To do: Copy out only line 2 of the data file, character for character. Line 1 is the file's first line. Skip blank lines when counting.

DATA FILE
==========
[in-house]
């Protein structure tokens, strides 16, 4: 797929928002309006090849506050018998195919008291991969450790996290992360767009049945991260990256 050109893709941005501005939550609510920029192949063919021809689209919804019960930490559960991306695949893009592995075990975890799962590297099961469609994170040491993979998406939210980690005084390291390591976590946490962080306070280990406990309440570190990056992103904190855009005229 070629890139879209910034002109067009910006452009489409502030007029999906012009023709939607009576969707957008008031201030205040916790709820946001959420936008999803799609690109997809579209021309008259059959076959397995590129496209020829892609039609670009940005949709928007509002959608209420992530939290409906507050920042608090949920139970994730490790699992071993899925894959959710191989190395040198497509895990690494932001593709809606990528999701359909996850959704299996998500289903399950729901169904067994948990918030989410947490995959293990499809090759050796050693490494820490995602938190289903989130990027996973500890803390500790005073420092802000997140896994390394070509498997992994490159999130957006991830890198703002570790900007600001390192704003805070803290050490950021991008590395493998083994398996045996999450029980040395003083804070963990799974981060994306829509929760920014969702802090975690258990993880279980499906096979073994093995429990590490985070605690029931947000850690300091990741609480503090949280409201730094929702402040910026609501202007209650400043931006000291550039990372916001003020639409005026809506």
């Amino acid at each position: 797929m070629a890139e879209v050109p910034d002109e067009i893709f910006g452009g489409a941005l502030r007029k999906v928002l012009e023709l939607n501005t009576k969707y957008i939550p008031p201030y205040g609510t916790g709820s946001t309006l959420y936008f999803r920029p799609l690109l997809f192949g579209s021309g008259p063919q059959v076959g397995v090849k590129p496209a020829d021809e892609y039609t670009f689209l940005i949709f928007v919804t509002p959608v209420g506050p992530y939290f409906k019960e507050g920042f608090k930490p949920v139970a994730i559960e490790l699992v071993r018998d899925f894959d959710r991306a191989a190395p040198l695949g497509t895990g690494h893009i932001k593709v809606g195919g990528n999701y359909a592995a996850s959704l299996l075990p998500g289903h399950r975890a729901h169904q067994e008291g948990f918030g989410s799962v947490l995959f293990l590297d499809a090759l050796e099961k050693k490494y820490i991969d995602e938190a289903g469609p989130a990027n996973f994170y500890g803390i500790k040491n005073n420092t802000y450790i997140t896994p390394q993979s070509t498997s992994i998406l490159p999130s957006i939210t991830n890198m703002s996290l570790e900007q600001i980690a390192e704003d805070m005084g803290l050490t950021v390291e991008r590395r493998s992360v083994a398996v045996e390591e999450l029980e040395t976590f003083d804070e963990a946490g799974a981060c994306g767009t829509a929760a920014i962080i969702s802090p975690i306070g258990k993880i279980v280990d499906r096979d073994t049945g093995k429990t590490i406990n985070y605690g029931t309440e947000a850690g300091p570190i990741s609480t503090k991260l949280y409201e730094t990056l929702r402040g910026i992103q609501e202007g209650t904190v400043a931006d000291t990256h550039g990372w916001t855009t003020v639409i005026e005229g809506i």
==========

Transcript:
């Protein structure tokens, strides 16, 4: 797929928002309006090849506050018998195919008291991969450790996290992360767009049945991260990256 050109893709941005501005939550609510920029192949063919021809689209919804019960930490559960991306695949893009592995075990975890799962590297099961469609994170040491993979998406939210980690005084390291390591976590946490962080306070280990406990309440570190990056992103904190855009005229 070629890139879209910034002109067009910006452009489409502030007029999906012009023709939607009576969707957008008031201030205040916790709820946001959420936008999803799609690109997809579209021309008259059959076959397995590129496209020829892609039609670009940005949709928007509002959608209420992530939290409906507050920042608090949920139970994730490790699992071993899925894959959710191989190395040198497509895990690494932001593709809606990528999701359909996850959704299996998500289903399950729901169904067994948990918030989410947490995959293990499809090759050796050693490494820490995602938190289903989130990027996973500890803390500790005073420092802000997140896994390394070509498997992994490159999130957006991830890198703002570790900007600001390192704003805070803290050490950021991008590395493998083994398996045996999450029980040395003083804070963990799974981060994306829509929760920014969702802090975690258990993880279980499906096979073994093995429990590490985070605690029931947000850690300091990741609480503090949280409201730094929702402040910026609501202007209650400043931006000291550039990372916001003020639409005026809506």